Our inaugural Time Machine summit is officially over, and it was definitely one for the books! Over 300 attendees joined us for two days in Austin to hear from leaders in a variety of industries: oil and gas, academia, aviation, finance, and defense, just to name a few.
Couldn’t make it to the summit, or just want to re-live the fun? Here’s a rundown of the second day of Time Machine. (Catch up on the first day here.)
Dr. Bruce Porter kicked off the second day of Time Machine with a brief overview of the history of AI, which was first defined in 1955. He pointed out that early AI researchers were psychologists at heart—trying to use computers to understand cognition. Today’s systems are “idiot savants” that excel at solving a specific problem (usually using correlation), but can miss constraints that are obvious to a human (for example, if bleach and milk were accidentally combined, AI might say the mixture would be safe to drink after removing the bleach). Finally, he looked to the future of long-term AI that is constantly learning, and the promises it might bring.
Following Dr. Porter was Dr. Peter Stone of UT Austin, who specializes in robotics. Dr. Stone showed several examples of his work with the champion robot soccer team. In his search to build a complete agent that can improve with experience and interact with other agents, he has gained insight into reinforcement learning, such as how the many robots roaming through the halls of his lab have learned to respond to different variations of “take me to Peter’s office.” He also stressed that AI is not just one thing, and will require different regulations for each field of use.
Next, Soma Somasundaram of Dover Energy took the stage to discuss IIoT, declaring that “IIoT enabled by AI is arguably the most important future technology.” He pointed out that AI benefits from human input and ability to dream, and this collaborative intelligence can lead to “extraordinary possibilities” like allowing a well engineer to optimize an entire well site, not just individual processes.
“Technically funny” Don McMillan, an engineer-turned-comic, provided a bit of comedy relief, with a PowerPoint explaining the difference between geeks, nerds, and big nerds. He took the stage again later in the afternoon to cast “Time Machine: The Movie,” starring Demi Moore as Wendy Anderson, Elijah Wood as Usman Shuja, and of course, George Clooney as Amir Husain.
SparkCognition’s Usman Shuja moderated a panel on AI in IIoT, with Andy Timm of PTC, John Mansfield of GE Aviation, and Mobeen Khan of AT&T lending their thoughts to how the new technology created immense opportunity—with thoughtful adoption. They discussed challenges like what to do with all the data collected (Mansfield pointed out that an airplane has 25,000 sensors with 45 TB of data!) and how to get access to the right data to make an impact. Heads nodded as Khan said, “You can build the right systems, but unless you change the way you work, it won’t be useful.”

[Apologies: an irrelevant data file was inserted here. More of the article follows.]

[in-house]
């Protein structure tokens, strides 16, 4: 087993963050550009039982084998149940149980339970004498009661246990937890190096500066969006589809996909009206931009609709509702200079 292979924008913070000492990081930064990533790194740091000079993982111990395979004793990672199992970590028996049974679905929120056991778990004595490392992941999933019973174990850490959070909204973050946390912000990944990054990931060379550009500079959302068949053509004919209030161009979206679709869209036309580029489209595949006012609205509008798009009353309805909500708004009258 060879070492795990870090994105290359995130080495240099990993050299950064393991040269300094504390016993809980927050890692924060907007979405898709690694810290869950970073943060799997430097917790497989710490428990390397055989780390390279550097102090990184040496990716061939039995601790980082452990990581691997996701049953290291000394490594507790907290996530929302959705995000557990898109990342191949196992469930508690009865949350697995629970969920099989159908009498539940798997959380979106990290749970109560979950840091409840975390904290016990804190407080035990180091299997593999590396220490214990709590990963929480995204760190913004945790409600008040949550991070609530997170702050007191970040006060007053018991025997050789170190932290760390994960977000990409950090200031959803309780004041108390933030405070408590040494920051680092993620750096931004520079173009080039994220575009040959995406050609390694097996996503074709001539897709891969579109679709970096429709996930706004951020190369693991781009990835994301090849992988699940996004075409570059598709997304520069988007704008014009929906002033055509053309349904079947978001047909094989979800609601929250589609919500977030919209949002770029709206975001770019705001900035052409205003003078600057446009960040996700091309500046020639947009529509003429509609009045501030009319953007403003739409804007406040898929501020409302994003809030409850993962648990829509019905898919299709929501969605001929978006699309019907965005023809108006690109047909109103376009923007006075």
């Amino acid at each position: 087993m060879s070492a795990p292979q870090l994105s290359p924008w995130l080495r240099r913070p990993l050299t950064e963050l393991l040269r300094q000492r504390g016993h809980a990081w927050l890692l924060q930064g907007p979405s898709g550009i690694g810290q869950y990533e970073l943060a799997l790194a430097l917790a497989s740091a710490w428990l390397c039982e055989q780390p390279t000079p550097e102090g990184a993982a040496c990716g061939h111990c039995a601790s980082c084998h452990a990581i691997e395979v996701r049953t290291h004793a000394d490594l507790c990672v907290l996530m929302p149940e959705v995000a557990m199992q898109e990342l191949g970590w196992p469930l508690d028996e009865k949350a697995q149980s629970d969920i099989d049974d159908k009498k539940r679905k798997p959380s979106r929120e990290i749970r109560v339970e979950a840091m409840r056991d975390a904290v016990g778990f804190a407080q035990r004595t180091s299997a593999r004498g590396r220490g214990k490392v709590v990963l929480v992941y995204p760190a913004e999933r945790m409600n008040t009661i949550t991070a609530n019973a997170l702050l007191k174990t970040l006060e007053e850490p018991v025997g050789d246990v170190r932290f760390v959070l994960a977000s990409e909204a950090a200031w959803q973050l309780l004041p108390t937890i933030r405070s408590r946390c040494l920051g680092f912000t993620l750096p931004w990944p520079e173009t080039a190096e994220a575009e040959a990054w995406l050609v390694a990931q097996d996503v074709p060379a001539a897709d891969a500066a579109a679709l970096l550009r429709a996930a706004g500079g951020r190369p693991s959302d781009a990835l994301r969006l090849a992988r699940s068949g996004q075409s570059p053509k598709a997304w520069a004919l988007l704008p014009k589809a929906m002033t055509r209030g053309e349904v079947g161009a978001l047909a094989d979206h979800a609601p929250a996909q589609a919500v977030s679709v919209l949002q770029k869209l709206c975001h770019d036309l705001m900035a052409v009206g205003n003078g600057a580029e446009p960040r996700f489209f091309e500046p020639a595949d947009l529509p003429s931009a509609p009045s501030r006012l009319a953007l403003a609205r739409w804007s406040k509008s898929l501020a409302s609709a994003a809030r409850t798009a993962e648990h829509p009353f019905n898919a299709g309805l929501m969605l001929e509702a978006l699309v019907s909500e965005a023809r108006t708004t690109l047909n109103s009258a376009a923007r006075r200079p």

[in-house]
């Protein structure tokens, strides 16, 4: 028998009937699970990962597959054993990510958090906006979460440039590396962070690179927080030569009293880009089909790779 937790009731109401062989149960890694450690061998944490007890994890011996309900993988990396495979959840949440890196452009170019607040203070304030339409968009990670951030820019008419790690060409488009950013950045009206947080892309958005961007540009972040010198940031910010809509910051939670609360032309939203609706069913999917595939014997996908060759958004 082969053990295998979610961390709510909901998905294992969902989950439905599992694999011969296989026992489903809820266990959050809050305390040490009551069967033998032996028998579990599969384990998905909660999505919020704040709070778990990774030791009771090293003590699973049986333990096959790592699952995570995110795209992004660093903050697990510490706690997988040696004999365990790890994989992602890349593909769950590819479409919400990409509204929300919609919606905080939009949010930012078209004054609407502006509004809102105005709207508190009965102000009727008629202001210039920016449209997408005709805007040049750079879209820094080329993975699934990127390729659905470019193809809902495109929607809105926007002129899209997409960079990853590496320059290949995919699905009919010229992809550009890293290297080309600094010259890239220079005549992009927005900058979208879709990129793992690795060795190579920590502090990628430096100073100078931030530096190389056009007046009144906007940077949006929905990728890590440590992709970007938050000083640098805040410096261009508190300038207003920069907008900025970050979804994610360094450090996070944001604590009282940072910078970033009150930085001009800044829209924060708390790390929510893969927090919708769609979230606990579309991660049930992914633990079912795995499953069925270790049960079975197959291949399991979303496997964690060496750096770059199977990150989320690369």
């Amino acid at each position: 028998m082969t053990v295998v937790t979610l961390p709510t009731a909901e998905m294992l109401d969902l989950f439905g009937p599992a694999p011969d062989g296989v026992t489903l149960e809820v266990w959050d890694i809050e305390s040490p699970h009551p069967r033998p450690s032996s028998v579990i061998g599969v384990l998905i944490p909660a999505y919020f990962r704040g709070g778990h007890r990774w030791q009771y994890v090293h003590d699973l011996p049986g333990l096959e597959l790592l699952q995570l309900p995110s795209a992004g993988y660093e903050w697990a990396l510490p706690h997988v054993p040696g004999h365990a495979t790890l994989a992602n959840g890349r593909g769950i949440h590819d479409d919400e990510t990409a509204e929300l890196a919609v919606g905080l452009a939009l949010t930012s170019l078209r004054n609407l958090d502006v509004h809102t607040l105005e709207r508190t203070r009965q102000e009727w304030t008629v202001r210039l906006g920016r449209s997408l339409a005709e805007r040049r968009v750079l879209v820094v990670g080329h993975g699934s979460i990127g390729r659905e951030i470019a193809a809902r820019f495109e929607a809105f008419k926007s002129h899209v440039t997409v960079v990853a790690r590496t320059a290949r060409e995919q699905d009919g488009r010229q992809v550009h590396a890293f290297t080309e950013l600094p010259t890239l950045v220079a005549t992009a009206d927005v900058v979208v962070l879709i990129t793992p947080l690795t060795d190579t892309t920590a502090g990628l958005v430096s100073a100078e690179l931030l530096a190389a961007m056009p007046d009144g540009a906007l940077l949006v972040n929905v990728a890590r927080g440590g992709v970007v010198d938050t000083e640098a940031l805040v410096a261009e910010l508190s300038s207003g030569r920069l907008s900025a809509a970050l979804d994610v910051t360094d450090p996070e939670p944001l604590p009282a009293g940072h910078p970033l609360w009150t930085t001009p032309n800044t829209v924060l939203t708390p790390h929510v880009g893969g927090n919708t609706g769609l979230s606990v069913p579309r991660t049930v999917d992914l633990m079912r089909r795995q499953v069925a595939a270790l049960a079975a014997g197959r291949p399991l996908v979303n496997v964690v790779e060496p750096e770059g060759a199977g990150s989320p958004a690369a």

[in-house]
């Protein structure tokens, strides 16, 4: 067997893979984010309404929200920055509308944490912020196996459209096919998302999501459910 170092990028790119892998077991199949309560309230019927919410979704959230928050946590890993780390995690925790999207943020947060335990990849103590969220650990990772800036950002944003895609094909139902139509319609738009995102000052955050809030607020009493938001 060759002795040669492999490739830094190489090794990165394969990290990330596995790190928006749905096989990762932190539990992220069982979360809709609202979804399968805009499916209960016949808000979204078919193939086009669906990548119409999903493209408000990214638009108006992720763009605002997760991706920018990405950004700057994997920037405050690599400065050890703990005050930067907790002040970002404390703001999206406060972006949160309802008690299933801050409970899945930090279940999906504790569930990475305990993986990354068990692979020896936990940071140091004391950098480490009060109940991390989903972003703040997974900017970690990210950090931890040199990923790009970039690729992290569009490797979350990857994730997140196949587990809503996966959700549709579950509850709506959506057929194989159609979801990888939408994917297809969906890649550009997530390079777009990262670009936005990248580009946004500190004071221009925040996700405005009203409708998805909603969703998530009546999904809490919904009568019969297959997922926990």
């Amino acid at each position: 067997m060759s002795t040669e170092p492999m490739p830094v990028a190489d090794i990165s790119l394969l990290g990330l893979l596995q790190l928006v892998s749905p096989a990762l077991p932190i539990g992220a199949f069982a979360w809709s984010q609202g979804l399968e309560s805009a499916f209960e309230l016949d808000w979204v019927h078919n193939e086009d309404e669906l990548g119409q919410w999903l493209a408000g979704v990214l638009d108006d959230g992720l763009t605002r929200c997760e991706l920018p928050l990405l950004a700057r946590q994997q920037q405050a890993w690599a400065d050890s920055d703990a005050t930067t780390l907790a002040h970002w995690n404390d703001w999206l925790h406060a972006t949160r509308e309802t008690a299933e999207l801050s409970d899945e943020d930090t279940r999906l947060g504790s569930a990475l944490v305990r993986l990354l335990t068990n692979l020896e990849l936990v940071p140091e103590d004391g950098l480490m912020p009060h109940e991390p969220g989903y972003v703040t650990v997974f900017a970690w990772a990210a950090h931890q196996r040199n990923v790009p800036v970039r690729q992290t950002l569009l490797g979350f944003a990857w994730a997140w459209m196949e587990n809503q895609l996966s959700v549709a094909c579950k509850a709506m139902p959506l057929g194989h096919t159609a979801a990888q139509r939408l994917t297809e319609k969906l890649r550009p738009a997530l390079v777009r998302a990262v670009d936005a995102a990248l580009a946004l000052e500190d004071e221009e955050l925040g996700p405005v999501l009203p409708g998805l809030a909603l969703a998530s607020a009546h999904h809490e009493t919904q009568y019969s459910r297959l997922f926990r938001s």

After a filling barbecue lunch (we had to show our guests the best of Texas!) and Amir providing a glimpse from his book, it was time for another panel. John King, SparkCognition’s director of marketing and emcee of Time Machine, sat down with Steve Nordlund of Boeing HorizonX, Vijay Doradla of Verizon, and Joshua Baer of Capital Factory to discuss investing in AI. Vijay made us blush when asked about the biggest challenges to AI investment, saying the field struggles with “how to filter the signal from the noise—I got lucky and can use SparkCognition as a reference point for other investments.” (Baer nodded along, noting AI was one of the most common pitches.) Nordlund also announced an exciting partnership with SparkCognition, with codevelopment capabilities.
Next, Moiz Kohari from State Street took the stage to talk about AI in finance. After stating, “Data is the most important commodity we have,” he addressed how siloed data can lead to inefficiencies and time and money spent reconciling. He spoke of the desire to have a single book of record—with comments layered in—as a single source of truth for the company, banks, and regulators. In addition to operational efficiencies gained, he’s also looking to predictive analytics for the purposes of future performance.
Finally, Keith Moore, SparkCognition’s director of product management, took the stage to announce our newest technology, Darwin. Darwin technology is AI capable of designing AI systems, replicating the mind of a data scientist by automating the cleaning of data, pattern discovery, and creation of an optimal model to solve the given problem. Darwin uses a patented combination of genetic and deep learning approaches to converge to a generalized solution for supervised, unsupervised, and reinforcement learning problems. We are so excited for this new addition to our product lineup, which will be available early next year.
We had a great time geeking out over AI with everyone at Time Machine 2017. Thank you to all our speakers and guests for participating in our summit, and let’s start the countdown to Time Machine 2018!